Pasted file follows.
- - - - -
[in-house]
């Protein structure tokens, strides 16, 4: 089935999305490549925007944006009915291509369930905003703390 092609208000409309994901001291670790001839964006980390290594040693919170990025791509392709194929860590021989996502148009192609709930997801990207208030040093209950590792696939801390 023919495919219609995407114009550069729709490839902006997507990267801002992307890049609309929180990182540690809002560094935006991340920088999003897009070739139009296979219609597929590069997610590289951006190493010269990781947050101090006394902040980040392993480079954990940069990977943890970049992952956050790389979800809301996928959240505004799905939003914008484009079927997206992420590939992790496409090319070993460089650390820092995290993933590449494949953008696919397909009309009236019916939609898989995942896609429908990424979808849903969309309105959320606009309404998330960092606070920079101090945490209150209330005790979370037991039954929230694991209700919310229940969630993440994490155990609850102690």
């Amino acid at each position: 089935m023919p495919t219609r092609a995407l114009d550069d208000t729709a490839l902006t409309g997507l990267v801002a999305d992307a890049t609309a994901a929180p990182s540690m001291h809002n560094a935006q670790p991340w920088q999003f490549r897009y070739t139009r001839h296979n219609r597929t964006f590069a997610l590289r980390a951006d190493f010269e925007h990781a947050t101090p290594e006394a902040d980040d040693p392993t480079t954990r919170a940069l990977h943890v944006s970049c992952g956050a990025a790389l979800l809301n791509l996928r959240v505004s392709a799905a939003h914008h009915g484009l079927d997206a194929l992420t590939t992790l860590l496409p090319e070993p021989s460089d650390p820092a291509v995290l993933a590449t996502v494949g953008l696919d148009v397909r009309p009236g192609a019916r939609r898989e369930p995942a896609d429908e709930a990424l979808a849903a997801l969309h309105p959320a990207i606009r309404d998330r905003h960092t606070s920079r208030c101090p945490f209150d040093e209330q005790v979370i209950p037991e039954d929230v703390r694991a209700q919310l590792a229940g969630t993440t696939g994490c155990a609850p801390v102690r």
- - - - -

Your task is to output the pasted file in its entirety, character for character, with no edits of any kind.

[in-house]
């Protein structure tokens, strides 16, 4: 089935999305490549925007944006009915291509369930905003703390 092609208000409309994901001291670790001839964006980390290594040693919170990025791509392709194929860590021989996502148009192609709930997801990207208030040093209950590792696939801390 023919495919219609995407114009550069729709490839902006997507990267801002992307890049609309929180990182540690809002560094935006991340920088999003897009070739139009296979219609597929590069997610590289951006190493010269990781947050101090006394902040980040392993480079954990940069990977943890970049992952956050790389979800809301996928959240505004799905939003914008484009079927997206992420590939992790496409090319070993460089650390820092995290993933590449494949953008696919397909009309009236019916939609898989995942896609429908990424979808849903969309309105959320606009309404998330960092606070920079101090945490209150209330005790979370037991039954929230694991209700919310229940969630993440994490155990609850102690």
């Amino acid at each position: 089935m023919p495919t219609r092609a995407l114009d550069d208000t729709a490839l902006t409309g997507l990267v801002a999305d992307a890049t609309a994901a929180p990182s540690m001291h809002n560094a935006q670790p991340w920088q999003f490549r897009y070739t139009r001839h296979n219609r597929t964006f590069a997610l590289r980390a951006d190493f010269e925007h990781a947050t101090p290594e006394a902040d980040d040693p392993t480079t954990r919170a940069l990977h943890v944006s970049c992952g956050a990025a790389l979800l809301n791509l996928r959240v505004s392709a799905a939003h914008h009915g484009l079927d997206a194929l992420t590939t992790l860590l496409p090319e070993p021989s460089d650390p820092a291509v995290l993933a590449t996502v494949g953008l696919d148009v397909r009309p009236g192609a019916r939609r898989e369930p995942a896609d429908e709930a990424l979808a849903a997801l969309h309105p959320a990207i606009r309404d998330r905003h960092t606070s920079r208030c101090p945490f209150d040093e209330q005790v979370i209950p037991e039954d929230v703390r694991a209700q919310l590792a229940g969630t993440t696939g994490c155990a609850p801390v102690r």